Anisometric verse

Anisometric verse

Anisometric verse is a type of poetic verse which does not have any corresponding poetic meter. A stanza of this sort is mostly lines of unequal numbers of matching length in terms of how many meters, which can also be termed as mixed stanzas [ Citation| first=Alexander | last=Schenker| coauthors=| contribution=American Contributions to the Tenth International Congress of Slavists| title=Tenth International Congress of Slavists| editor-first=Alexander| editor-last=Schenker| coeditors=Jane Gary Harris| publisher=Slavica| place=Sofia| pages=| date=September, 1998| year=1988| id=PMID 9780893571917 | contribution-url=| format=PDF| accessdate=2008-09-18 ] . It may mix multiple styles or alternative between several meters. [cite book | last = Klenin | first = Emily | authorlink = | coauthors = | title = The Poetics of Afanasy Fet | publisher = Böhlau | date = 2002 | location = | pages = 44 | url = | doi = | id = | isbn = 3412169013 ] William Wordsworth used this style in , as did Afanasy Fet in his work "Flights Beyond Fancy or Fantasy".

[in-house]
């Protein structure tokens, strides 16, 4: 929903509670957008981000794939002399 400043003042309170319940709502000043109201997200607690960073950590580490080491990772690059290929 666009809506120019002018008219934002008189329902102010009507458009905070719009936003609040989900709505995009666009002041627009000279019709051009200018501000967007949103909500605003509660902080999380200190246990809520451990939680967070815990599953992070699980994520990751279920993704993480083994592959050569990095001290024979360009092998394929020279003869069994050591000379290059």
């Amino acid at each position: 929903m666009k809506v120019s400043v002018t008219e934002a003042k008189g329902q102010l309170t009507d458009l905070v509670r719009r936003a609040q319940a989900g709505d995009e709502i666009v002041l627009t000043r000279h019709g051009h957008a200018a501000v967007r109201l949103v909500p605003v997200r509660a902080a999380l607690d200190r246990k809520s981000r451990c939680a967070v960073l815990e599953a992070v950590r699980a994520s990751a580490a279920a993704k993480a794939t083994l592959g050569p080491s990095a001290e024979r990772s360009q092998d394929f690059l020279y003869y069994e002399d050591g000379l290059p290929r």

For example, the following verse would be anisometric:

cquote|Though this verse is witty and cleverAnd writing it took no time

It's all anisometric, using meters much as you would a lever

even if I did make it all rhyme.

ee also

* Alliterative verse
* Foot (prosody)
* Literary consonance


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  • anisometric verse — ▪ literature       poetic verse that does not have equal or corresponding poetic metres (metre). An anisometric stanza is composed of lines of unequal metrical length, as in William Wordsworth (Wordsworth, William) s “Ode: Intimations of… …   Universalium

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